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Small Stocks Lag Behind, Take Bigger Hit Than Blue-Chips

By Super

New Delhi, Feb 22 (PTI) Small and medium companies of BSE have taken a bigger hit compared to their bigger peers amid extreme weakness in the broader market as the two indices has cracked by up to 16.5 per cent against 9 per cent decline in the 30-stock Sensex so far this year.

Small Stocks Lag Behind, Take Bigger Hit Than Blue-Chips

While the mid-cap index fell by 12 per cent to 9,802.77 points, losses were more sharper in the small-cap index which plunged 16.56 per cent to 9,876.53.

In comparison, the benchmark Sensex dipped by 9.22 per cent to 23,709.15. The index touched its 52-week low of 22,600.39 on February 12.

The mid-cap and small-cap indices also hit their all-time low mark of 9,393.15 and 9,400.37, respectively, on February 12. Sentiment was hit mostly by volatility in crude oil prices, concerns over the health of the Chinese economy and fears of a global slowdown.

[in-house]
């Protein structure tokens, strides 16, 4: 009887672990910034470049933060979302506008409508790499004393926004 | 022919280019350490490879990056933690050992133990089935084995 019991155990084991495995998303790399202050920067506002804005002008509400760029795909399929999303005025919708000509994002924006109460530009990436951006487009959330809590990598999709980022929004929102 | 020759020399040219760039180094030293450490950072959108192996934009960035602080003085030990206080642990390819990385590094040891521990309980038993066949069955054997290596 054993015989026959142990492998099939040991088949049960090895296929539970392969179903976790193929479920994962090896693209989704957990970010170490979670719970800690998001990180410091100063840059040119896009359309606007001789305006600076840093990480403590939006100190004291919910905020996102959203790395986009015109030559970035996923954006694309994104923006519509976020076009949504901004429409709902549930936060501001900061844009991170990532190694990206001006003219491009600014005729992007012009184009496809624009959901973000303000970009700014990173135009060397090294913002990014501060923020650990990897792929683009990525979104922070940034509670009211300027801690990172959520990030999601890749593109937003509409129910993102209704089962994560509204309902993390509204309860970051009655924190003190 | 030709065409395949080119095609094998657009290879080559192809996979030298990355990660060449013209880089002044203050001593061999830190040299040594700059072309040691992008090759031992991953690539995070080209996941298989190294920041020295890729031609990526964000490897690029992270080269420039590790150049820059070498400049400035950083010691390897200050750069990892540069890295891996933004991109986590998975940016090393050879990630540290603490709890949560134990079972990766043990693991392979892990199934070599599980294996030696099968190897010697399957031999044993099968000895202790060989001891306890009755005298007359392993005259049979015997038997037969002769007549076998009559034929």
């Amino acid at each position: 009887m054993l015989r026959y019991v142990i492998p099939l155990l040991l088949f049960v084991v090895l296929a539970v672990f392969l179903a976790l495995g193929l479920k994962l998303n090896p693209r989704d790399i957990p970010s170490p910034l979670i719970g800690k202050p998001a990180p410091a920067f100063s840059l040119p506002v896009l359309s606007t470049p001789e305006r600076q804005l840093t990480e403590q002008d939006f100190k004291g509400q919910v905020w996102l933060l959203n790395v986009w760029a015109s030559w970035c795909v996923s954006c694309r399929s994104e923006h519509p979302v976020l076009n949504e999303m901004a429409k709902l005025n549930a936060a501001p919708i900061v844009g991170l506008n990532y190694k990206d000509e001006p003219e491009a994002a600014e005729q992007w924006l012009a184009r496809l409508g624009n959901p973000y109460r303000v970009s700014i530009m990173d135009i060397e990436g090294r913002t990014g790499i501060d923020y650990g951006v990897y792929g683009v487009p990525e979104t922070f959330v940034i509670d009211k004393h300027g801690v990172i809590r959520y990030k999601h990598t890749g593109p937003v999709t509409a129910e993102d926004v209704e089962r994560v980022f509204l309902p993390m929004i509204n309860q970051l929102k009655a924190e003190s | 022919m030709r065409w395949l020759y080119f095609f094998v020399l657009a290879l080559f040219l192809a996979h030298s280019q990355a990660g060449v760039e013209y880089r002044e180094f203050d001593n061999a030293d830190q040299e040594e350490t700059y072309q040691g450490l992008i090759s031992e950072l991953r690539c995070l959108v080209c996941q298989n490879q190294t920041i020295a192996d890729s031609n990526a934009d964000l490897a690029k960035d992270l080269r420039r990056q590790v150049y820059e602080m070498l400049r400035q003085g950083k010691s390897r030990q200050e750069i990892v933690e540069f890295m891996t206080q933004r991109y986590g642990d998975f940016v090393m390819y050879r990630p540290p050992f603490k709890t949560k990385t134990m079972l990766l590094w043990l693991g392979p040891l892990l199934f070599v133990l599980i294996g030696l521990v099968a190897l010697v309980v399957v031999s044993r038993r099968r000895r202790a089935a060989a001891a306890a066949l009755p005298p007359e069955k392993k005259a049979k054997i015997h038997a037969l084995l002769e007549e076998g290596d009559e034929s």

Experts said domestic woes, including ballooning NPAs reported by the banks and weak quarterly earnings in various other sectors, have also added to the market weakness.

Sensex crashed by 807 points to drop below 23,000-mark on February 11, dragged down by concerns over global economy and mounting bad loans.

The mid-cap index is also down 15.97 per cent from its all-time high of 11,666.24, while small-cap has come down by 19 per cent from its record peak of 12,203.64.

The Sensex has also come off 21 per cent from its all-time high of over 30,000, scaled on March 4, 2015.

In market terms, a fall of 20 per cent from an all-time peak is considered to be as a 'bear market'. The broader market performance is complete opposite to last year, where it was minnows who ruled in 2015 as mid-cap and small-cap stocks beat their blue-chip peers for the second year in a row with an average return of up to 7.4 per cent.


In 2015, Sensex fell by 1,381.88 points, or 5 per cent, after gaining nearly 30 per cent in 2014. Market players say smaller stocks are generally bought by local investors, while overseas investors focus on blue-chips.

The mid-cap index tracks companies with a market value that is on an average one-fifth of blue-chips or large firms. Small-cap firms are almost a tenth of that.


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